The Link between Depression and Chronic Pain
Chronic pain can be associated to many conditions, and one of the most common ones is: Depression. When someone is depressed, they will not only express how sad they feel or how hopeless their life seems to be. Someone who is depressed will complain of chronic pain often.
“Pain frequently accompanies depression,” says Joshua Wootton, PhD, a psychologist and Director of Pain Psychology at the Arnold-Warfield Pain Center at Beth Israel Deaconess Medical Center. “There is a highly intertwined and overlapping relationship between depression and chronic pain,” he says.
To get more specific, we can actually say that there are conditions such as certain pain conditions, or fibromyalgia don’t usually stand alone without depression. Chronic pain can also be the main culprit of depression. A person who is constantly in pain is more prone to fall into depression due to the limitations the condition may impose upon the body.
However, depression can also be the main event that leads to chronic pain. Someone who is depressed may suffer from insomnia, CFS, loss of appetite, decreases sexual drive along with the inability to enjoy what you used to enjoy before. “Any of these things can lead to pain,” he says. “Being sleep deprived can lead to a number of painful conditions.”
There is a particular phenomenon called somatization disorder. The person suffering from any type of pain yet the cause of the pain seems to be unknown to them or even doctors. Considered a psychological issue as well, so the pain could be a trigger the mind generates to avoid thinking about the mental problem the patient has. Many people who have lost their loved ones for example and can’t let go of their grief, begin showing symptoms of this disorder. When confronted with the situation it is very common to hear them say things like “How can you say this is due to unresolved grief over the loss of my father? My pain is real”. Well, it is a reality.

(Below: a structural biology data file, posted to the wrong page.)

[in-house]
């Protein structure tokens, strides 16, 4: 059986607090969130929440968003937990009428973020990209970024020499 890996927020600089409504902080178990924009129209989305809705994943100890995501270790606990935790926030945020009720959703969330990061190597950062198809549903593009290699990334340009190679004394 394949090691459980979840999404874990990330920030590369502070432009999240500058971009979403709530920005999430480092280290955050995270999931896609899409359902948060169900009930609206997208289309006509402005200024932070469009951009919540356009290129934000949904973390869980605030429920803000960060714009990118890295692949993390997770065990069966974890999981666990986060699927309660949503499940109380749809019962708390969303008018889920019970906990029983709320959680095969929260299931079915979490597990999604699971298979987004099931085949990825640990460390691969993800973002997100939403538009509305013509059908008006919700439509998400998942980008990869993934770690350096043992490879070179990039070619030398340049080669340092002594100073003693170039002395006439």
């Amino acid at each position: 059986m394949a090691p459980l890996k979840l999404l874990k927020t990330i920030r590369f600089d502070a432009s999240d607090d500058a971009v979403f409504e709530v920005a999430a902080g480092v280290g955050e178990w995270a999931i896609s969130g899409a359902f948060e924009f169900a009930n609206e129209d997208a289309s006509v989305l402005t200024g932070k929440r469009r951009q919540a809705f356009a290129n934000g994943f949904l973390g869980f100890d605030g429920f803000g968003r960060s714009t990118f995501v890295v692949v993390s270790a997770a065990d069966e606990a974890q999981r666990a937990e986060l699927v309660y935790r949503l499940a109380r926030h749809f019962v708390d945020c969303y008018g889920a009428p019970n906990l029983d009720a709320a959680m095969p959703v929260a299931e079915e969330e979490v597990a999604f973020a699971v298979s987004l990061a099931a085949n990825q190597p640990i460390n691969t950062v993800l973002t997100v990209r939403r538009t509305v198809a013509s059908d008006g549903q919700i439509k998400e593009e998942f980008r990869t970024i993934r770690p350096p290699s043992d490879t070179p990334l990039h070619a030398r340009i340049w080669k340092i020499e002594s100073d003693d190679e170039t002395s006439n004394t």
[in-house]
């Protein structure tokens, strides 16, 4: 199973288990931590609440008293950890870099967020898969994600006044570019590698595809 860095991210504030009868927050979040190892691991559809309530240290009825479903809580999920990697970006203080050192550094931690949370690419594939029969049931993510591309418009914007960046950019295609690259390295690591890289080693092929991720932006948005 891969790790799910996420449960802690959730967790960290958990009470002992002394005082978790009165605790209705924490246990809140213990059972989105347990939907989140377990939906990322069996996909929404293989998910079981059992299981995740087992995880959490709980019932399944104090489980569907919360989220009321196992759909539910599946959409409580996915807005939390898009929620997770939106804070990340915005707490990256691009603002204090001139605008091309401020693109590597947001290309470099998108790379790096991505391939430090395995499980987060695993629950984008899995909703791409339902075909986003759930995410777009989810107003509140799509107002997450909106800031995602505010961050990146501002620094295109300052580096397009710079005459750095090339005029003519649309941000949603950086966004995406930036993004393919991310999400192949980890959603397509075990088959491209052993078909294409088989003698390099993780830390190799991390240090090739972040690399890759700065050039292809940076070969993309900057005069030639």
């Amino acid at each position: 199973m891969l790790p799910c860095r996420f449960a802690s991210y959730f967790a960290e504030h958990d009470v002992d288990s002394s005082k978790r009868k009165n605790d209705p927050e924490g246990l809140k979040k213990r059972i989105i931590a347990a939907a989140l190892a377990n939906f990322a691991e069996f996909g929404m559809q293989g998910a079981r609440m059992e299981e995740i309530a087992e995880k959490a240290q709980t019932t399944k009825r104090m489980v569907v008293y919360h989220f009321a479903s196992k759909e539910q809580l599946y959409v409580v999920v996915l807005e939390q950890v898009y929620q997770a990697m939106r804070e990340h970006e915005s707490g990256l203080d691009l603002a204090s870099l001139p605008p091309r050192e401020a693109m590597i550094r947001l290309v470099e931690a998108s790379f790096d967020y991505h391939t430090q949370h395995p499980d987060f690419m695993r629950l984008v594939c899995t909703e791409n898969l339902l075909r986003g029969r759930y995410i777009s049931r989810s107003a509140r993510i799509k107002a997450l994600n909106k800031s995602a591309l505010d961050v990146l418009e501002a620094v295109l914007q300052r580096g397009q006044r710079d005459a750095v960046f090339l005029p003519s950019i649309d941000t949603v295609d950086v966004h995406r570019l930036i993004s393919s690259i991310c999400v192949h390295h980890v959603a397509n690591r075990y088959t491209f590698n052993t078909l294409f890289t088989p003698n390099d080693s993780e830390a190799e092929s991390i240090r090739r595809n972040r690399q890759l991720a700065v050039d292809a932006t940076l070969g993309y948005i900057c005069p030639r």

“Pain may not be psychological in origin, but how we respond to it always is,” says Wootton, “Depression and somatization can complicate and worsen a patient’s pain picture, even when there is physical injury.”
Besides antidepressants and a proper physiological evaluation there are many ways to battle the pain in depression. They have to go hand in hand. As every beginning in fitness an exercise, it will not be easy, but perseverance is the key. In progressive way, the patient needs to get physical and moving.
To deal with the pain, pain management products such as tens units or gels can also provide a much needed comfort at any time of the day. Avoid drinking medication for the pain. The pain can be treated naturally to avoid affecting your digestive health.
It is possible to get back on track when you are depressed, but you have to accept your situation and want to fix it. It will all start with you and your attitude and will power to bounce back to a healthy life.